Great spot Paula I am going with The Plumed Serpent :)


message 10: by John (new)

John Seymour Paula wrote: "D. H. Lawrence's books are no longer protected by copyright and can be downloaded through GoodReads if one goes to the book's page here."

Doh! I wonder if I can get my 99 cents back from Amazon.


message 11: by Pip (new)

Pip | 1434 comments I bought the Kindle version of the Plumed Serpent, too, but, for once, it was cheaper! It cost me USD0.85 so I will use that version. So much easier to mark passages with a Kindle version.


message 12: by Sushicat (new)

Sushicat | 292 comments The library has a French version of Mauriac's book. I'll go with that.


message 13: by Patrick (new)

Patrick Robitaille | 964 comments Sushicat wrote: "The library has a French version of Mauriac's book. I'll go with that."

From what I recall, with German, English and French in your language quiver, you definitely have more chances than any of us to complete the List. At least, you will be able to read Halbzeit and a few of the Dutch ones which might have been translated in German.


message 14: by Sushicat (new)

Sushicat | 292 comments Patrick wrote: "Sushicat wrote: "The library has a French version of Mauriac's book. I'll go with that."

From what I recall, with German, English and French in your language quiver, you definitely have more chanc..."


It certainly helps. So far I can remember only one book that was unavailable in any of these languages (The New World). It looks as though this Herkulean tasklist will push me to use all my language capabilities. Reading from the list has pushed down the English share in my reading a tiny bit, which I consider a good thing.


message 15: by Patrick (new)

Patrick Robitaille | 964 comments You can now start the second Labour.


message 16: by Diane (last edited Feb 06, 2017 10:45AM) (new)

Diane  | 2050 comments I decided to read both books, since I had not read either. I will claim the points for The Plumed Serpent, since I read it first.

Rating: 2.5 stars
Read: February 2017

This is the story of a 40 year-old Irishwoman and her experiences in Mexico during the Mexican Revolution. She divorced her first husband and was widowed from her second. We never really know why she is there in the first place. She initially seems appalled by the country, its traditions, and its people. Despite this, she finds herself drawn into a pagan religious cult and the men who lead it.

This is not my favorite of DH Lawrence. Although the story line is okay, there are many things that are off-putting about the book. I realize that books written in this time period often have racist overtones, but this one is very racist, in my opinion. The symbolism was over the top and seemed to me somewhat "phallic" (ex. many references to things like sperm-like water, manhood, snakes, and a general overuse of the word "erect"). This book also progresses at a rather slow pace. I think Lawrence is represented enough on the list and this book could have been easily omitted.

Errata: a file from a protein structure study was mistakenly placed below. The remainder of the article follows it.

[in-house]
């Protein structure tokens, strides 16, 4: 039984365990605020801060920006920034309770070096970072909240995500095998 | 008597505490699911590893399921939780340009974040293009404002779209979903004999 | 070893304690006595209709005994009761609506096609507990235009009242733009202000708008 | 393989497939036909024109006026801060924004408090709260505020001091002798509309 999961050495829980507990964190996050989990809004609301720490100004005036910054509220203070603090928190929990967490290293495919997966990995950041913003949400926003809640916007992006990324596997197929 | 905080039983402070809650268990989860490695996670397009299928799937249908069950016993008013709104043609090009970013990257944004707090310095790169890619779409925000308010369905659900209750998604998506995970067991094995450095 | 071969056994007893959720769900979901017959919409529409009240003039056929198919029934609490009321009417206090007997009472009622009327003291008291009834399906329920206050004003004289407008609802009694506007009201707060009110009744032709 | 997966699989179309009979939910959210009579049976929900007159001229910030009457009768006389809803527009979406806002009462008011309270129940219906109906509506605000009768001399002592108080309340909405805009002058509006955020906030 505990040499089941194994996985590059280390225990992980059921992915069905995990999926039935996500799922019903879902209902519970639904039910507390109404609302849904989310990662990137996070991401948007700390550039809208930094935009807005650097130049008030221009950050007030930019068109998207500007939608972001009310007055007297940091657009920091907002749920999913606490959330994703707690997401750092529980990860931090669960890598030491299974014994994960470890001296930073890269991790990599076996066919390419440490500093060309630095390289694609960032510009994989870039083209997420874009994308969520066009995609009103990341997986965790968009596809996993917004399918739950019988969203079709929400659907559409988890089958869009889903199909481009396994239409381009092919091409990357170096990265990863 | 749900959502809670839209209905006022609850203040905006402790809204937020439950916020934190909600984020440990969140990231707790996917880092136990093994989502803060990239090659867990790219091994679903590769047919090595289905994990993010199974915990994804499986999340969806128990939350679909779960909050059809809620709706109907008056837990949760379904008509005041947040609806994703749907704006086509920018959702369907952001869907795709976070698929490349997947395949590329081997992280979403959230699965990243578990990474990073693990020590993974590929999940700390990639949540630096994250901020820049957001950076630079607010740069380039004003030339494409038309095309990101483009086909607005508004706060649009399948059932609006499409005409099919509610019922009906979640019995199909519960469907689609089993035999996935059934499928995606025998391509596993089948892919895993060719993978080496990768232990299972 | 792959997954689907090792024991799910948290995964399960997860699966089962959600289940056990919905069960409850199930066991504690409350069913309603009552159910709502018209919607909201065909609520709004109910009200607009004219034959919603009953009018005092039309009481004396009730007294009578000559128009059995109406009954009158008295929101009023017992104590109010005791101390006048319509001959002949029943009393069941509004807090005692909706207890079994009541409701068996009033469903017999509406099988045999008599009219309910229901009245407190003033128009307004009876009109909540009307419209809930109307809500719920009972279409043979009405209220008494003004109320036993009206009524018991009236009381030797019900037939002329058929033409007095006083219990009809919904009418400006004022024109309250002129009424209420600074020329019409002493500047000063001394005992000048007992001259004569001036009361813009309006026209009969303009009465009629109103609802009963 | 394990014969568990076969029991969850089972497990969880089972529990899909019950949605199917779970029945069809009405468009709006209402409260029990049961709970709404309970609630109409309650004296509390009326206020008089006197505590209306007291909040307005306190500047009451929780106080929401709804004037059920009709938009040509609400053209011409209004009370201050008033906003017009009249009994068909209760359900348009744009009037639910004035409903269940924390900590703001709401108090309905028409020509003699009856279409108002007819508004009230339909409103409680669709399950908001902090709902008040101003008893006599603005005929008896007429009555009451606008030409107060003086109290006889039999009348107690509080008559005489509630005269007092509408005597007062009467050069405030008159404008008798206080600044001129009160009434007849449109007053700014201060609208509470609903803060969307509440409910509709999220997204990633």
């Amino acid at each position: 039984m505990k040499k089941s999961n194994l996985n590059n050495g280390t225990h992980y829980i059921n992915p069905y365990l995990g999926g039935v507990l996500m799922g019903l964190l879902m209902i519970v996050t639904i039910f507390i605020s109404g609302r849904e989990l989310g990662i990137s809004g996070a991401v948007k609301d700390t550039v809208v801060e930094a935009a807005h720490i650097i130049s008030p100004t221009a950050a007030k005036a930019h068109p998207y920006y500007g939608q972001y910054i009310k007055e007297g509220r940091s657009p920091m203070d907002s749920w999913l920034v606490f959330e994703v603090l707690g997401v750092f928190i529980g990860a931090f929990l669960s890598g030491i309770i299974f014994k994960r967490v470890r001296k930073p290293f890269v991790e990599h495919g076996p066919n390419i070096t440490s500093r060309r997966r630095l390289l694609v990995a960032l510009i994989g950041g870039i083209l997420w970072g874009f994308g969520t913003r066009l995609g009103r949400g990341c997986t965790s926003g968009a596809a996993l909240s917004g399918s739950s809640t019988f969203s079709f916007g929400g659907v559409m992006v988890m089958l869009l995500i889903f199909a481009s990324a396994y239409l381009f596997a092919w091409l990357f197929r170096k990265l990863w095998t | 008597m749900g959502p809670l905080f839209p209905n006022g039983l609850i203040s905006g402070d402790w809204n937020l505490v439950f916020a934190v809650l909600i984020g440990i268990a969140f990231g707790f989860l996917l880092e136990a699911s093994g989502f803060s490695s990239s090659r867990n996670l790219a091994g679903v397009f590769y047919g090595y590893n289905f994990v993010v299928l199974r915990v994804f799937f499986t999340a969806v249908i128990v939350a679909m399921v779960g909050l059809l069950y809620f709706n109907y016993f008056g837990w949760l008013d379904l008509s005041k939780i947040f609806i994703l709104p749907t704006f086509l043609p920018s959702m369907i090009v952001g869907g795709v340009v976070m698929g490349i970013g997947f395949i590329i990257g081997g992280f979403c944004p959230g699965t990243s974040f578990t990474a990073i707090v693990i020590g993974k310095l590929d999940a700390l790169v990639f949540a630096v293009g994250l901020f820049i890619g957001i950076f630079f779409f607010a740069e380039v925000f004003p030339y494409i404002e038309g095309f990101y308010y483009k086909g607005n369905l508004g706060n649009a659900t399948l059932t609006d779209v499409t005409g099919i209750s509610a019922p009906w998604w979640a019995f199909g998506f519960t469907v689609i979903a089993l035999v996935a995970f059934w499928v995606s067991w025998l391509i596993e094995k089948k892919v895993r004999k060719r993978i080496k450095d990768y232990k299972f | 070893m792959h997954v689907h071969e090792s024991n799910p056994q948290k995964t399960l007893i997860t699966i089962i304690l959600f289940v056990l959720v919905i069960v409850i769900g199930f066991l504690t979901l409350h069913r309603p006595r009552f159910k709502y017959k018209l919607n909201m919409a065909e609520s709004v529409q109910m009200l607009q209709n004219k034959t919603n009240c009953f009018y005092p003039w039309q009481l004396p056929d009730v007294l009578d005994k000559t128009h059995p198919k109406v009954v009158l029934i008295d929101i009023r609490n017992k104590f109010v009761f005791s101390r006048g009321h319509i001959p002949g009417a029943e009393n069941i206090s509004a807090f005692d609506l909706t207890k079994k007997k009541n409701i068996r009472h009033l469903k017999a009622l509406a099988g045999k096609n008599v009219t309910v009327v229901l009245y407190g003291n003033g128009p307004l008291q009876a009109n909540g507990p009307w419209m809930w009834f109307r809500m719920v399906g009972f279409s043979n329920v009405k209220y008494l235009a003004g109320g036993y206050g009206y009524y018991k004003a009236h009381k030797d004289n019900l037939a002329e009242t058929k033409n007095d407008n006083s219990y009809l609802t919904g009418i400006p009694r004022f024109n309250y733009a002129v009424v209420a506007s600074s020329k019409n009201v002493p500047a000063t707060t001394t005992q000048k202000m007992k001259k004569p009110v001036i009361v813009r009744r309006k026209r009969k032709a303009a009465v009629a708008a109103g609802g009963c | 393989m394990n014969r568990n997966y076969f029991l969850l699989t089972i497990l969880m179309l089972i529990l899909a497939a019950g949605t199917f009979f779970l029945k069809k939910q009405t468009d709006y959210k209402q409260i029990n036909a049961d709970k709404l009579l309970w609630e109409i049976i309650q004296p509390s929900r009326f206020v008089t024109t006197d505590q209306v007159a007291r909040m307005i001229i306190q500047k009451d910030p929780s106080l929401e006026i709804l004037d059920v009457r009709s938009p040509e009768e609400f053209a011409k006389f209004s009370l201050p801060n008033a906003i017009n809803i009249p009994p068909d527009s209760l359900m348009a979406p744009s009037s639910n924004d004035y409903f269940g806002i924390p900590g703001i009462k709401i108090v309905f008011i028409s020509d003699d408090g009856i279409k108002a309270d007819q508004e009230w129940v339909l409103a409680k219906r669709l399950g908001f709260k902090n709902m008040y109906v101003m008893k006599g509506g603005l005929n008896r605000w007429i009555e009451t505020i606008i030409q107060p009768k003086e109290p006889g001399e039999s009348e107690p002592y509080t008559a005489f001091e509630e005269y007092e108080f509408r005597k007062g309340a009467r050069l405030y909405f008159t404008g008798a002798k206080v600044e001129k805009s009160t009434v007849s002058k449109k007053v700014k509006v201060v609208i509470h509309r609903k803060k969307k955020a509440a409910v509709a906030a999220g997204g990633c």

message 17: by Diane (new)

Diane Zwang | 1268 comments Mod
The Knot of Vipers by Francois Mauriac
4/5 stars

Part one, page one our protagonist states “You can thank your lucky stars that I have outlived my hatred. For years I believed that it was the most vital part of me.” And so our journey starts of Monsieur Louis who is aging and wants to write a letter to his wife explaining why his heart is “a knot of vipers.” The story starts out with this letter writing but then morphs into the history of his life and family.

I enjoyed the book from the start, I like the author's writing. I enjoyed the story even more as the plot thickened, it became like a mystery to me and I couldn't wait to see what was going to happen next. I was not in love with the ending but I realize that it was a full circle moment.

Look forward to reading what you all thought of this one.


message 18: by John (new)

John Seymour Diane wrote: "The Knot of Vipers by Francois Mauriac
4/5 stars

Part one, page one our protagonist states “You can thank your lucky stars that I have outlived my hatred. For years I believed that it was the most..."


Mostly wishing I had read this one instead of Plumed Serpent, which is going quite slowly. The Other Diane's criticisms of the book are, if anything, quite understated.


message 19: by Pip (new)

Pip | 1434 comments Very slowly for me, too. And I used to love Lawrence when I was young.


message 20: by Sushicat (new)